The total number of neutrons Dj consumed by the given J-family can be calculated according to the following scheme:
where PJNr J(N +1)s is the probability of transmutation of the nuclide JJNr (belonging to
the Nth generation within family J) into nuclide J(N +1)s (belonging to the (N+1)th
Generation within family J). All these nuclides are the members of the J-family.
is the number of neutrons consumed during transition AB and depends on the nuclear reaction type
Positive D means “consumption” and negative D means “production”.
In practice, starting with the “father” isotope in family J, one evaluates the probability of each nuclear reaction, calculating at the same time the number of neutrons consumed as a result of each reaction.
This procedure is systematically repeated up to (almost) complete disappearance of the J- family.
The following figure presents the U-235 chain (family structure) as a simplified example:
D (neutron consumption/fission) value for different isotopes in different systems
NScore values for a typical Light Water (Thermal) Reactors, LWRs and Sodium Cooled Fast Reactors, SFRs
As for « transmutation », several features characterize the transmutation potential of a specific neutron field for each isotope, e.g.:
Fission of isotope A should be favoured against (n,γ) and (n,xn) reactions. I.e., starting from isotope A reactions giving rise to A+1, A+2 etc should be minimized.
The isotopes that successively lead towards full fission should, as much as possible, be “neutron producers” rather than “neutron consumers”, in order to allow a viable core neutron balance and surplus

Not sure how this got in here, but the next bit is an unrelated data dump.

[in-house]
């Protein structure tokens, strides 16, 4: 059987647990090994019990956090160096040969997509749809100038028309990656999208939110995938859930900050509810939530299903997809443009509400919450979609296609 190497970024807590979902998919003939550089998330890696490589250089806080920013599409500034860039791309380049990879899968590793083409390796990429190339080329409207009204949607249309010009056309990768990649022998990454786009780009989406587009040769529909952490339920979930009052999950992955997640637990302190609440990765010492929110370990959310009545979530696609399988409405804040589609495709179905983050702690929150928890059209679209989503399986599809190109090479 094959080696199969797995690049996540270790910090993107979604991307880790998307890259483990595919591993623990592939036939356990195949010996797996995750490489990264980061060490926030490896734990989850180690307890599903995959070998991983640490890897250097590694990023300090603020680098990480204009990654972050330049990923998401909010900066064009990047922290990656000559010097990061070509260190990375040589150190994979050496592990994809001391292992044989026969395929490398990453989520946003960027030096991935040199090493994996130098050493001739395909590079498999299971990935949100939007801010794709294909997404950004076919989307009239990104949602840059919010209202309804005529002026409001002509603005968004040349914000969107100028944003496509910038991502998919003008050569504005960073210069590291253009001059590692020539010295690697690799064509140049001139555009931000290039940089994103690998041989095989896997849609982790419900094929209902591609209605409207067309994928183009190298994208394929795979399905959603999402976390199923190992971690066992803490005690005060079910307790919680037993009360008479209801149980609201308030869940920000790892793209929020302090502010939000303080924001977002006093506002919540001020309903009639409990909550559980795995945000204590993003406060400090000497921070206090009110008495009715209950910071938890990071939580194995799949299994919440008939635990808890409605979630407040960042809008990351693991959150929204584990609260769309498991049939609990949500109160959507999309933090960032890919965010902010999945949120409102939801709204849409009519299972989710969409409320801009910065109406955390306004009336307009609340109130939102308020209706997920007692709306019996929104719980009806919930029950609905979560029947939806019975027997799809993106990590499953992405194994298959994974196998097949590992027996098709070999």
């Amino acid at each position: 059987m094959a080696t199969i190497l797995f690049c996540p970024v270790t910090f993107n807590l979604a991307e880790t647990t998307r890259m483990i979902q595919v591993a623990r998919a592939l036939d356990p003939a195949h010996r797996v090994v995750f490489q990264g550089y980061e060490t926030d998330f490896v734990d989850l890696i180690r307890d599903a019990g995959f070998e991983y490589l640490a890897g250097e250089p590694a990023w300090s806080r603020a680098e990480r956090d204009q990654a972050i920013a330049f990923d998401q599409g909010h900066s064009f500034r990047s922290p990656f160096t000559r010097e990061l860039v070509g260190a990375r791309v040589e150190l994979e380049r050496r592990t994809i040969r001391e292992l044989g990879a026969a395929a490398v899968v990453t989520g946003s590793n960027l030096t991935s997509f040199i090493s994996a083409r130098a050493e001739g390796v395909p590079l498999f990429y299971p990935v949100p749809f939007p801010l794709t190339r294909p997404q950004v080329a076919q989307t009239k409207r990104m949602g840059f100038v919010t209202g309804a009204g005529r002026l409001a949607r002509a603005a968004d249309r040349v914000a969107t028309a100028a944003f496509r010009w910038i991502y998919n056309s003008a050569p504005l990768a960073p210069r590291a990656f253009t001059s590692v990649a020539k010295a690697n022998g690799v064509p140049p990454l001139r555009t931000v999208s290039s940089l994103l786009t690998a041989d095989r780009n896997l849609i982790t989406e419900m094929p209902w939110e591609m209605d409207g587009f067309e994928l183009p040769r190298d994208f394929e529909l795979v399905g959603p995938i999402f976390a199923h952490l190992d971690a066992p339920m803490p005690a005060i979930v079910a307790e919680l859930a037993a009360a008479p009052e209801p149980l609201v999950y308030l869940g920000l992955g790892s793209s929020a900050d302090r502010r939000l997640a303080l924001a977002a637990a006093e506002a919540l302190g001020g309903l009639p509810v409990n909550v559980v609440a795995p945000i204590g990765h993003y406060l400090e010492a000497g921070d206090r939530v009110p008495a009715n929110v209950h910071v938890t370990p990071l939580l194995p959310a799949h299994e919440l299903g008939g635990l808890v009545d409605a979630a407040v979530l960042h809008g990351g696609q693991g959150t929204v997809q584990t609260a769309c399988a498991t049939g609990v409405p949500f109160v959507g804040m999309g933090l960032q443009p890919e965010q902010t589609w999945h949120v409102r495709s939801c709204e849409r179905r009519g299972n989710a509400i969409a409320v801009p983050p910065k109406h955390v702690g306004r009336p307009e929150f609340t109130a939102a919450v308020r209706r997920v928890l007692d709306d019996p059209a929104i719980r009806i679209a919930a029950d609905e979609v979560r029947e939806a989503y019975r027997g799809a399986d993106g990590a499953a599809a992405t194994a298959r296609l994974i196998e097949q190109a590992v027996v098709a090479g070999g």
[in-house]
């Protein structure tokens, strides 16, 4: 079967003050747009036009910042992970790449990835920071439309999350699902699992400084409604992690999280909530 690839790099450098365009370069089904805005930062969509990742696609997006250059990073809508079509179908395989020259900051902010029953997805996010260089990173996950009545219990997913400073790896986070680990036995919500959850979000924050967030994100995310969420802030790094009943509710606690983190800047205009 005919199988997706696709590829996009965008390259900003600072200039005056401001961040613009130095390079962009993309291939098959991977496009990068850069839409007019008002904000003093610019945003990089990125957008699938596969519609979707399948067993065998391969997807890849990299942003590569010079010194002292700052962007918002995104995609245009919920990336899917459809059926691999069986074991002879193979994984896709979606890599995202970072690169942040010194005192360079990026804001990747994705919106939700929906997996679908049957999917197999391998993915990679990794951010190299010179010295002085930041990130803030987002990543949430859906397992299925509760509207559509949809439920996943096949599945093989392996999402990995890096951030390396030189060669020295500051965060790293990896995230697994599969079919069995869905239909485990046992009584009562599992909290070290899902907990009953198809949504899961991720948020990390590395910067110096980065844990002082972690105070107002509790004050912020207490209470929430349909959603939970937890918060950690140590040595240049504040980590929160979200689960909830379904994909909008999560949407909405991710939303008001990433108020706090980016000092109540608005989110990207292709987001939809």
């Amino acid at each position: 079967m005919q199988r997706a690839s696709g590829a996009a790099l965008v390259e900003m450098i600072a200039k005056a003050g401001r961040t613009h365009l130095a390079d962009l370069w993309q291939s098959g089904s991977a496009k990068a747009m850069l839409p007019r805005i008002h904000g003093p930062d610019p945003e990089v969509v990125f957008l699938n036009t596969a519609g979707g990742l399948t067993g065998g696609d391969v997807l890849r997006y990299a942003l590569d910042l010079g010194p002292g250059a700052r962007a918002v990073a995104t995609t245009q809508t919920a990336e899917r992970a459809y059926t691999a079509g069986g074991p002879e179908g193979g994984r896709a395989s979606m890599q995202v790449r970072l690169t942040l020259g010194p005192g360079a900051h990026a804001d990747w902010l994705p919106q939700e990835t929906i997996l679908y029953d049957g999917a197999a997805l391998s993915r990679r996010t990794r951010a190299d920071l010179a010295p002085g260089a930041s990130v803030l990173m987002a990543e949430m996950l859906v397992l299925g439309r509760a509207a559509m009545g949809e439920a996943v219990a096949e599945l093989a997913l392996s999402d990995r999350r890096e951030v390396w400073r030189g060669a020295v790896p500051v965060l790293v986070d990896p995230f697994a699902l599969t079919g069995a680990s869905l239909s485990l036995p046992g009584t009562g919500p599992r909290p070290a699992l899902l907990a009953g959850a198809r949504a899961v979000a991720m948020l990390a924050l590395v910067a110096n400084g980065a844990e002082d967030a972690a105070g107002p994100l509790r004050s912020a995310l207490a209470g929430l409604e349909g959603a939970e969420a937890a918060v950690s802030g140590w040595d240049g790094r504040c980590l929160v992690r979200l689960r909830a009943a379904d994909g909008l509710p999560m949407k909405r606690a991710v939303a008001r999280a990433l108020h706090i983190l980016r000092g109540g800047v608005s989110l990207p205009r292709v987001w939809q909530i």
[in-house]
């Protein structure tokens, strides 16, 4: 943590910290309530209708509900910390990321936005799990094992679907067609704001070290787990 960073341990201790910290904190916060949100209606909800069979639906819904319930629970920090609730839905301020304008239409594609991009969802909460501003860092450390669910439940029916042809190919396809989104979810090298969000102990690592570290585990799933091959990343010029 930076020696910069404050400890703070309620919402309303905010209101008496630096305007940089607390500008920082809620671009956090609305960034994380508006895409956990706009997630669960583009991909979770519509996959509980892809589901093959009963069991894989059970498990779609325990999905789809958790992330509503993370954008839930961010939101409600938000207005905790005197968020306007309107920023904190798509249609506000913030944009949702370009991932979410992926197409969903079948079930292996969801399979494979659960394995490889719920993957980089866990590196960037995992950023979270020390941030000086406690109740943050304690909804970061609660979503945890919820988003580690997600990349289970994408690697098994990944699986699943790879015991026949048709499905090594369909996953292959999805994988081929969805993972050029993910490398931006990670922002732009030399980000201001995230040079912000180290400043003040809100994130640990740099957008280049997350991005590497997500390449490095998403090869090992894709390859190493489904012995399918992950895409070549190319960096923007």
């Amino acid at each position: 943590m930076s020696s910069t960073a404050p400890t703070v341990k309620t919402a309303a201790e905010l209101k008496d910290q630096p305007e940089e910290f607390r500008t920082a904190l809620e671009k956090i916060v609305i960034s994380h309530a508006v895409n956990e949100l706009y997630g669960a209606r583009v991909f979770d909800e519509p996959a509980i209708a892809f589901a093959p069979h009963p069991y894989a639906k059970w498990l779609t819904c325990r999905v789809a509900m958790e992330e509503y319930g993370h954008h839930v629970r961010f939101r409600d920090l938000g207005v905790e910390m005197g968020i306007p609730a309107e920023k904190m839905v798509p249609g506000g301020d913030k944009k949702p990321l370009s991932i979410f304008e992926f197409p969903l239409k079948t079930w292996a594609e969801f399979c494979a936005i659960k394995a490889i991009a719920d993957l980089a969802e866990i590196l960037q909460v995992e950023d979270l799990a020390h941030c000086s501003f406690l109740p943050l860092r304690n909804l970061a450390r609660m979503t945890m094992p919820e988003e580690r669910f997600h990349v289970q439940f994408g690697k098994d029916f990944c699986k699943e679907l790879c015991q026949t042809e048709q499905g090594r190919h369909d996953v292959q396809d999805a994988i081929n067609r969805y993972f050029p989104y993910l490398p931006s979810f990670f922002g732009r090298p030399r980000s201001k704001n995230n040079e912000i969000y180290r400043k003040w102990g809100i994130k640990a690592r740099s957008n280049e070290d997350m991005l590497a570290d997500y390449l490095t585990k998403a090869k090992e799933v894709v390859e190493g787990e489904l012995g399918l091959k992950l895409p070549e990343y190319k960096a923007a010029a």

As for point 1, we have seen that the fission to absorption ratio is more favorable (i.e. larger) in a fast neutron system.
This means that a fast neutron spectrum reactor leads to fewer high mass isotopes compared to a thermal reactor, since the transuranics (TRU) isotopes are more likely to fission
As for point 2, the discussion on the neutron surplus indicates that, again, fast neutron spectra systems should be preferred
For the purpose of transmutation, both critical and sub-critical fast neutron systems can be used.
The transmutation performances of three fast neutron systems, i.e. a critical fast reactor, a Fusion-Fission Hybrid and an ADS will be shortly compared (for a specific fuel cycle scenario) at the end of the next Tutorial.
(1-f) : to the grid
For a sub-critical system (Keff < 1), the condition to have a stationarysystem is heuristically written as follows:
For an ADS:
is the number of neutrons which come back to the subcritical core if all the fission energy Ef is transformed into proton current:
f : fraction of Ef
used to feed the accelerator.
If Ep~ 0.5 - 1.5 GeV and for targets such that:
Z = neutrons/proton ~ 20 - 50
= = neutrons/fission
(with e~ 0.4, p~ 0.5)
The stationary system condition:
The fraction f of energy produced in the subcritical core used for feeding the accelerator depends on the subcriticality level:
If (average number of prompt fission neutrons per fission) = 2.8, one has:
f = 2.6 % if 1 - Keff = 0.01
f = 5.3 % if 1 - Keff = 0.02
f = 13 % if 1 - Keff = 0.05
Current of the proton beam ip
If Ef (energy released/fission) ~ 200 MeV, and W is the core power:
which correspond, respectively to the following power in the proton beam:
The current ip will be increasingly small, when the system will be closer to criticality and when the power of the sub-critical reactor will be low.